One day we were attacked by five SCUD missiles. The Patriot missiles blew three of the SCUDs up, and the debris rained down on our area. Two others just hit somewhere in the desert. Not long after that SCUD attack, I started having strange symptoms. I felt very tired, my joints started aching, I became really forgetful, and I had episodes of incontinence. I didn’t tell anyone about the incontinence; I was only twenty years old and it was just too embarrassing.
The war ended soon after this, and we headed south so that we could move into Khobar Towers in order to clean our equipment, which is difficult to do in a tent in the desert. Since our battalion commander was frequently in trouble with the 62nd med group, we ended up in some abandoned chicken coops. I happened to be within earshot when a captain who was apparently an environmental medical officer showed up and began speaking to the battalion commander. The captain explained that chicken waste can cause all sorts of respiratory and sinus issues and that it contains endospores that can cause illness. Other units had considered housing troops there, but had decided it just wasn’t sanitary. The captain said that was why they were using the Khobar Towers as a place where units could clean their gear so they could clear customs. Unfortunately, the battalion commander basically told this captain that he outranked him and he would put his troops wherever he wanted. We stayed there.
When we opened the door of the first building, we saw a mountain of chicken droppings on a cement floor. There were big windows and a space between the cinder block walls and tin roof. They sent us to get pick axes, shovels, and wheelbarrows. When we started chipping that stuff off the floor, we realized pretty quickly that the dust we were creating was bad to breathe. It was absolutely disgusting. I tried putting a wet cloth over my nose and mouth, but it didn’t help much at all.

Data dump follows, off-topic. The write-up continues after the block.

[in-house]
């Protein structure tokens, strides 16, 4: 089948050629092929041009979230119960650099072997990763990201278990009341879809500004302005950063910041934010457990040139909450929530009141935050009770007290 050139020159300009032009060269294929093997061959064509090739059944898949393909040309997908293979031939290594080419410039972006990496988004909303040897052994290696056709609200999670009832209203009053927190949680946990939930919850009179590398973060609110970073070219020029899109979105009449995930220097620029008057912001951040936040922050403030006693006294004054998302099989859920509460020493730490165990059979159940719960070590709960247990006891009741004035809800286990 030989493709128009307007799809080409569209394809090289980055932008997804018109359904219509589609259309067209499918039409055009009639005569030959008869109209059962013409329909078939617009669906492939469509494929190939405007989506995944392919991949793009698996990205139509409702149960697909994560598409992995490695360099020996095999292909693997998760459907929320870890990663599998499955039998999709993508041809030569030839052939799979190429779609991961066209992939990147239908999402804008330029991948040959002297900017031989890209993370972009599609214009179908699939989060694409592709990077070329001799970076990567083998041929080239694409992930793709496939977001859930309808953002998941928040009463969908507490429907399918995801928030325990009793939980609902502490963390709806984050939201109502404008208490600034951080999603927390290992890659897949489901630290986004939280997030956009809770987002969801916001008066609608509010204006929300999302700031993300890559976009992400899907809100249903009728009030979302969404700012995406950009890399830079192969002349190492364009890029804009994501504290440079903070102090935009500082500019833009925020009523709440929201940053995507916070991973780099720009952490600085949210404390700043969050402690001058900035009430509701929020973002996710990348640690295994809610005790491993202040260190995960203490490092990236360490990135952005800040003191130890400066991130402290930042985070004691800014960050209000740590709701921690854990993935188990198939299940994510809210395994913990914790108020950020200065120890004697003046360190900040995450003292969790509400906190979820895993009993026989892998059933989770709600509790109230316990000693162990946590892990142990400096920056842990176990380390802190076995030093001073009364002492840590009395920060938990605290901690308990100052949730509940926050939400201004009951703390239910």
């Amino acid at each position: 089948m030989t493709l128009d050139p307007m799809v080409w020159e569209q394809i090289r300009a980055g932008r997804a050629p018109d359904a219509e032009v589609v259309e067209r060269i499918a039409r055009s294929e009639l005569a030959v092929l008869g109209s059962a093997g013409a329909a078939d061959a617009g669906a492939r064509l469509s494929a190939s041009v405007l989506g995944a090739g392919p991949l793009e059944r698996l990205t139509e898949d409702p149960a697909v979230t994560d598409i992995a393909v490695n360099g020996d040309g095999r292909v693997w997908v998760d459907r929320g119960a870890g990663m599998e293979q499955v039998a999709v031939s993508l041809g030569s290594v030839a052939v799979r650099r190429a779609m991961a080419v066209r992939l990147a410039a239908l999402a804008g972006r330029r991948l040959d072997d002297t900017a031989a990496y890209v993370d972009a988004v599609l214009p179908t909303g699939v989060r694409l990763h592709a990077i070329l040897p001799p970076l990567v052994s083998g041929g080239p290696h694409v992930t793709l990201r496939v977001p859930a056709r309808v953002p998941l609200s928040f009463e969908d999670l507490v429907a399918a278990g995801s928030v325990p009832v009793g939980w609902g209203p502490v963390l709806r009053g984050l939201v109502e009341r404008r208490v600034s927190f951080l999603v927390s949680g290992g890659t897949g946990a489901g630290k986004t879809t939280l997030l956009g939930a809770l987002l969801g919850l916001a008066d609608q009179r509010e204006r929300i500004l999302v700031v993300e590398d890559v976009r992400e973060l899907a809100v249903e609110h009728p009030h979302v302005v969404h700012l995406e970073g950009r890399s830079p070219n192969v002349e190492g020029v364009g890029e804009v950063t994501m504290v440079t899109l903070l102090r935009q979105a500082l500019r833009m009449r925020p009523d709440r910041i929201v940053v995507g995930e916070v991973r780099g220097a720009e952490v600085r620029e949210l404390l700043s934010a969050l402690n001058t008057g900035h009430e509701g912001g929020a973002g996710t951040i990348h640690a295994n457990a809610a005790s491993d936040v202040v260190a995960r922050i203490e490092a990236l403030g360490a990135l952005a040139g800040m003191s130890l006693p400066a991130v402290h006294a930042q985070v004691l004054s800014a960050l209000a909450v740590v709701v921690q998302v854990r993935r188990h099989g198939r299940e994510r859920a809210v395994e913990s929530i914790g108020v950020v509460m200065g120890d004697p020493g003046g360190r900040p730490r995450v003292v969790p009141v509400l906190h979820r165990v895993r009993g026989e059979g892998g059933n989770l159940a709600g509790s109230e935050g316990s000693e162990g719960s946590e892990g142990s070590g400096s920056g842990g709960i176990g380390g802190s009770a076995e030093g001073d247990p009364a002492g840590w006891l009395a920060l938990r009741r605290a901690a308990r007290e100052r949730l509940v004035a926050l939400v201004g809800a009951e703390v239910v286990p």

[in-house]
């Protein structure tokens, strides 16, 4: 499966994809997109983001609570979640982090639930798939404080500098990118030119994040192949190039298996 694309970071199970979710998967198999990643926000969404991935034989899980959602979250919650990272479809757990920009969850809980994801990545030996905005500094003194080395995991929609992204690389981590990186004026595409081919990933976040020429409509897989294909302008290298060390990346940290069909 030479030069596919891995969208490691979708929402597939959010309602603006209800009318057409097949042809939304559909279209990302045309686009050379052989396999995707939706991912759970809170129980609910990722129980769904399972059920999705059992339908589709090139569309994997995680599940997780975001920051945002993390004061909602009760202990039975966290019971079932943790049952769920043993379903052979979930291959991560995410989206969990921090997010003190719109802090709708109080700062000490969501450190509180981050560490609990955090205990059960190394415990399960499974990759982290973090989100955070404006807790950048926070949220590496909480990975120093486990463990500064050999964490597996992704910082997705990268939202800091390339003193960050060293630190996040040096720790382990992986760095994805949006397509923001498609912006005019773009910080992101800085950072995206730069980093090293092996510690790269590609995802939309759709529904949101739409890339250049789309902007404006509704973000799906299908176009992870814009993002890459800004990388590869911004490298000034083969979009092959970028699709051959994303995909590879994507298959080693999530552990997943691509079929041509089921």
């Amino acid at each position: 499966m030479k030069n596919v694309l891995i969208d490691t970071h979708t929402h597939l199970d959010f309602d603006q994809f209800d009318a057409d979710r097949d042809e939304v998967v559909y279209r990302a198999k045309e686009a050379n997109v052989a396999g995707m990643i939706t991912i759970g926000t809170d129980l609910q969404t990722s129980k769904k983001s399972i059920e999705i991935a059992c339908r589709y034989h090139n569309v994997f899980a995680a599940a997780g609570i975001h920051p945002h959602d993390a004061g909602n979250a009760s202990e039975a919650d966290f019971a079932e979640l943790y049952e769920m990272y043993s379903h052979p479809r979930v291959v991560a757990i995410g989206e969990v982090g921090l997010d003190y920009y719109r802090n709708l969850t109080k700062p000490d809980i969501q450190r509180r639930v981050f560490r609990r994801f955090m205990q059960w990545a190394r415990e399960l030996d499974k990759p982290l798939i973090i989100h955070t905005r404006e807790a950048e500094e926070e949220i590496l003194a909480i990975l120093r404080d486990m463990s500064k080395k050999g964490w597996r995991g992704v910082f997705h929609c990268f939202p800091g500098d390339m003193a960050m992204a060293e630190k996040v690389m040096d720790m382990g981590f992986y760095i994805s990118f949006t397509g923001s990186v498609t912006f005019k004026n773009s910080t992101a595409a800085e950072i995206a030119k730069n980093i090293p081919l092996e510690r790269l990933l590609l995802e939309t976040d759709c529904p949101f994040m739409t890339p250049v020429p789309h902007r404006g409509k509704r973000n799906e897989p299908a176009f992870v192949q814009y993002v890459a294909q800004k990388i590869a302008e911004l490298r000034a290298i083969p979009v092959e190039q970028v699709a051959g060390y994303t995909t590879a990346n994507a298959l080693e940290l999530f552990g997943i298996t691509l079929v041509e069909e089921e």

Cleaning the chicken droppings off the cement floor was a huge problem because the stuff stuck like glue. Someone got the idea of spraying water under pressure on the floor, but that didn’t work either. All we ended up with was chicken-dropping soup. Next the battalion commander filled some cement trucks with water and added a very strong bleach to the water, thinking that bleach will kill anything.
They hosed the bleach solution into the chicken coops, but it all came pouring right back out the door. Then they sent me to the motor pool to get sledge hammers. They had us knock holes in the walls every so many feet, thinking they could shoot the water in all the holes so it would spread out and clean the floor better. That didn’t work either; the water just ran back out the holes.
Next they sent me and three other females to the motor pool to get some brooms and mops. They made us go into the chicken coop and scrub the floor while they pumped the water that contained bleach into the building. When I started scrubbing, I was soon enveloped in a white mist. I began having trouble breathing, and it felt like my trachea was being squeezed shut. I started having trouble seeing, and everything turned greenish yellow. When I started to cough up and vomit up frothy white stuff, I was afraid I was going to die. I fell out the door onto the sand, but the sergeant said, “Get the f___ back in there and finish.” I refused to go back in. At that point, the officers in charge decided that whatever was left on the floors could stay there. They did not use the bleach solution in the other three chicken coops.
The area where we were located was an agricultural hub. There were a lot of cattle, goats, and chickens in the area, so there were water holes all over, which meant that the mosquitoes were horrible. We used extra insecticide, and that caused blistering all over my neck and arms. To control the huge mosquito problem, our officers got some Saudi trucks to spray a pesticide around the area. When they sprayed, I would often develop an incapacitating headache, start vomiting, become dizzy and confused, and end up on the floor. Many times my husband, who was serving in the same unit, asked to take me to a hospital, but his request was denied. Sometimes I would have joint pain, muscle pain, and really bad fatigue for days after they sprayed the pesticide.